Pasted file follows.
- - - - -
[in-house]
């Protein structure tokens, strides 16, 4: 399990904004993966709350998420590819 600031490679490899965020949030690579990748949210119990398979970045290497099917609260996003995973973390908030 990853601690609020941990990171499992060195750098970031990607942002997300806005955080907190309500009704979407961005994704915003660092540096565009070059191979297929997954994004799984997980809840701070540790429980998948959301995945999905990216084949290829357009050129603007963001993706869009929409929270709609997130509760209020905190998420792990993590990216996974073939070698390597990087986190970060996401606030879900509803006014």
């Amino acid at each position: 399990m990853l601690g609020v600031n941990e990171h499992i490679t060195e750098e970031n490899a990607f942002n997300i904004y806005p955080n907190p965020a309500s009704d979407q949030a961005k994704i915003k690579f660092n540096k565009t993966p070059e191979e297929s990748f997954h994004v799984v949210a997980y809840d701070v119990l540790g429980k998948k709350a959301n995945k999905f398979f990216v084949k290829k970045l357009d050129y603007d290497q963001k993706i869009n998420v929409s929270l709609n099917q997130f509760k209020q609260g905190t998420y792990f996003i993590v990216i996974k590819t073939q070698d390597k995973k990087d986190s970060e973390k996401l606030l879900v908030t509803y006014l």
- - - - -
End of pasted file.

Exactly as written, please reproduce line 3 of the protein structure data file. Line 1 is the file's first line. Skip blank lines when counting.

């Amino acid at each position: 399990m990853l601690g609020v600031n941990e990171h499992i490679t060195e750098e970031n490899a990607f942002n997300i904004y806005p955080n907190p965020a309500s009704d979407q949030a961005k994704i915003k690579f660092n540096k565009t993966p070059e191979e297929s990748f997954h994004v799984v949210a997980y809840d701070v119990l540790g429980k998948k709350a959301n995945k999905f398979f990216v084949k290829k970045l357009d050129y603007d290497q963001k993706i869009n998420v929409s929270l709609n099917q997130f509760k209020q609260g905190t998420y792990f996003i993590v990216i996974k590819t073939q070698d390597k995973k990087d986190s970060e973390k996401l606030l879900v908030t509803y006014l």